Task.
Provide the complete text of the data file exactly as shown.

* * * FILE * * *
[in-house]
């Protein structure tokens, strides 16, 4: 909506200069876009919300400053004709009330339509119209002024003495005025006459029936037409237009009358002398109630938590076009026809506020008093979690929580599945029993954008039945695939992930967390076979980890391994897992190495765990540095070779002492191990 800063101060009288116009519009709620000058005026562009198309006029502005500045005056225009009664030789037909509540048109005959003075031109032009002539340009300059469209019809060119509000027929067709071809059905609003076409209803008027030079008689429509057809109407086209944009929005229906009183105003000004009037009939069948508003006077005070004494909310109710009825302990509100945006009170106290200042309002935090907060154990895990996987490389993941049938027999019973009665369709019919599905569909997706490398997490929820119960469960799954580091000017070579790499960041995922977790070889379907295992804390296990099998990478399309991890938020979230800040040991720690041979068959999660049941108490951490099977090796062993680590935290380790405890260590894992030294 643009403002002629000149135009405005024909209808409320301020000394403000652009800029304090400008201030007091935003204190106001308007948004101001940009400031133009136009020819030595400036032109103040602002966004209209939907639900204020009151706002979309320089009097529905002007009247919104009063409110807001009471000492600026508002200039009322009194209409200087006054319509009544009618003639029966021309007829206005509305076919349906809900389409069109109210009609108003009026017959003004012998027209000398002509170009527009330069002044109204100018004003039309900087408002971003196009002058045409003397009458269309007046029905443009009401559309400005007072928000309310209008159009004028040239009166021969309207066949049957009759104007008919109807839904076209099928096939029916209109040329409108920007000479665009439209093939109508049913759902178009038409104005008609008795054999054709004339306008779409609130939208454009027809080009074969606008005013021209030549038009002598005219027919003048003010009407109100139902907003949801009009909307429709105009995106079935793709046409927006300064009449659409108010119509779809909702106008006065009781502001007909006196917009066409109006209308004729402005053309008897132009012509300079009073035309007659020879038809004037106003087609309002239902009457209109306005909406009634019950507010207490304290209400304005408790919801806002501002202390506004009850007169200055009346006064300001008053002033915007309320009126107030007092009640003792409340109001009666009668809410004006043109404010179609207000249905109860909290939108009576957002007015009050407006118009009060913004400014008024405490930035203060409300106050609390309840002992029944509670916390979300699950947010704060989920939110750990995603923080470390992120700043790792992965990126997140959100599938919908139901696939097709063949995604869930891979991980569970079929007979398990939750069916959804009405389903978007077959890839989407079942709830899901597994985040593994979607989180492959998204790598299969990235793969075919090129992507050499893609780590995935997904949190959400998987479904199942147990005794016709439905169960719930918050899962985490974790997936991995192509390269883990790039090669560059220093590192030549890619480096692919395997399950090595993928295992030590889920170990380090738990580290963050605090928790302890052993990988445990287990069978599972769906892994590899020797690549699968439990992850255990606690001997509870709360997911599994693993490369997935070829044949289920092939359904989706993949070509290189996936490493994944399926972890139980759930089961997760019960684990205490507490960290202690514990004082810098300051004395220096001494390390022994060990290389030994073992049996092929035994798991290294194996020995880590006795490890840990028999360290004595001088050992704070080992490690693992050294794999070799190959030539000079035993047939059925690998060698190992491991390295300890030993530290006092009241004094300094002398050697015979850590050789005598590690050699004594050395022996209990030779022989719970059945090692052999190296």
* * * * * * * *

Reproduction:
[in-house]
């Protein structure tokens, strides 16, 4: 909506200069876009919300400053004709009330339509119209002024003495005025006459029936037409237009009358002398109630938590076009026809506020008093979690929580599945029993954008039945695939992930967390076979980890391994897992190495765990540095070779002492191990 800063101060009288116009519009709620000058005026562009198309006029502005500045005056225009009664030789037909509540048109005959003075031109032009002539340009300059469209019809060119509000027929067709071809059905609003076409209803008027030079008689429509057809109407086209944009929005229906009183105003000004009037009939069948508003006077005070004494909310109710009825302990509100945006009170106290200042309002935090907060154990895990996987490389993941049938027999019973009665369709019919599905569909997706490398997490929820119960469960799954580091000017070579790499960041995922977790070889379907295992804390296990099998990478399309991890938020979230800040040991720690041979068959999660049941108490951490099977090796062993680590935290380790405890260590894992030294 643009403002002629000149135009405005024909209808409320301020000394403000652009800029304090400008201030007091935003204190106001308007948004101001940009400031133009136009020819030595400036032109103040602002966004209209939907639900204020009151706002979309320089009097529905002007009247919104009063409110807001009471000492600026508002200039009322009194209409200087006054319509009544009618003639029966021309007829206005509305076919349906809900389409069109109210009609108003009026017959003004012998027209000398002509170009527009330069002044109204100018004003039309900087408002971003196009002058045409003397009458269309007046029905443009009401559309400005007072928000309310209008159009004028040239009166021969309207066949049957009759104007008919109807839904076209099928096939029916209109040329409108920007000479665009439209093939109508049913759902178009038409104005008609008795054999054709004339306008779409609130939208454009027809080009074969606008005013021209030549038009002598005219027919003048003010009407109100139902907003949801009009909307429709105009995106079935793709046409927006300064009449659409108010119509779809909702106008006065009781502001007909006196917009066409109006209308004729402005053309008897132009012509300079009073035309007659020879038809004037106003087609309002239902009457209109306005909406009634019950507010207490304290209400304005408790919801806002501002202390506004009850007169200055009346006064300001008053002033915007309320009126107030007092009640003792409340109001009666009668809410004006043109404010179609207000249905109860909290939108009576957002007015009050407006118009009060913004400014008024405490930035203060409300106050609390309840002992029944509670916390979300699950947010704060989920939110750990995603923080470390992120700043790792992965990126997140959100599938919908139901696939097709063949995604869930891979991980569970079929007979398990939750069916959804009405389903978007077959890839989407079942709830899901597994985040593994979607989180492959998204790598299969990235793969075919090129992507050499893609780590995935997904949190959400998987479904199942147990005794016709439905169960719930918050899962985490974790997936991995192509390269883990790039090669560059220093590192030549890619480096692919395997399950090595993928295992030590889920170990380090738990580290963050605090928790302890052993990988445990287990069978599972769906892994590899020797690549699968439990992850255990606690001997509870709360997911599994693993490369997935070829044949289920092939359904989706993949070509290189996936490493994944399926972890139980759930089961997760019960684990205490507490960290202690514990004082810098300051004395220096001494390390022994060990290389030994073992049996092929035994798991290294194996020995880590006795490890840990028999360290004595001088050992704070080992490690693992050294794999070799190959030539000079035993047939059925690998060698190992491991390295300890030993530290006092009241004094300094002398050697015979850590050789005598590690050699004594050395022996209990030779022989719970059945090692052999190296």